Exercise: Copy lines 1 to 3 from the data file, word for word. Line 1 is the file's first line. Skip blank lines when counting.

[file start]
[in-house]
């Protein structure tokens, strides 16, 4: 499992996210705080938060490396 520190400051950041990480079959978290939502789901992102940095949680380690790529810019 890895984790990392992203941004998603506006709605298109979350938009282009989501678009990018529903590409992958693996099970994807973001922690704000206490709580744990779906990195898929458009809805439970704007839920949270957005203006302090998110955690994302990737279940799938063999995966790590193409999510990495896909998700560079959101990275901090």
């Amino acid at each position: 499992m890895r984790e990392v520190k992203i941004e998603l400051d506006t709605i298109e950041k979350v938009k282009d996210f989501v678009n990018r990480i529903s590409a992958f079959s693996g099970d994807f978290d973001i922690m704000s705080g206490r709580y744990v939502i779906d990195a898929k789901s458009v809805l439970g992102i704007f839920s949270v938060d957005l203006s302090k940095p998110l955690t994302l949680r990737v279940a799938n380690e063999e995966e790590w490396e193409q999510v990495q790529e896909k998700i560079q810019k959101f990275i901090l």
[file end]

[in-house]
């Protein structure tokens, strides 16, 4: 499992996210705080938060490396 520190400051950041990480079959978290939502789901992102940095949680380690790529810019 890895984790990392992203941004998603506006709605298109979350938009282009989501678009990018529903590409992958693996099970994807973001922690704000206490709580744990779906990195898929458009809805439970704007839920949270957005203006302090998110955690994302990737279940799938063999995966790590193409999510990495896909998700560079959101990275901090």
């Amino acid at each position: 499992m890895r984790e990392v520190k992203i941004e998603l400051d506006t709605i298109e950041k979350v938009k282009d996210f989501v678009n990018r990480i529903s590409a992958f079959s693996g099970d994807f978290d973001i922690m704000s705080g206490r709580y744990v939502i779906d990195a898929k789901s458009v809805l439970g992102i704007f839920s949270v938060d957005l203006s302090k940095p998110l955690t994302l949680r990737v279940a799938n380690e063999e995966e790590w490396e193409q999510v990495q790529e896909k998700i560079q810019k959101f990275i901090l």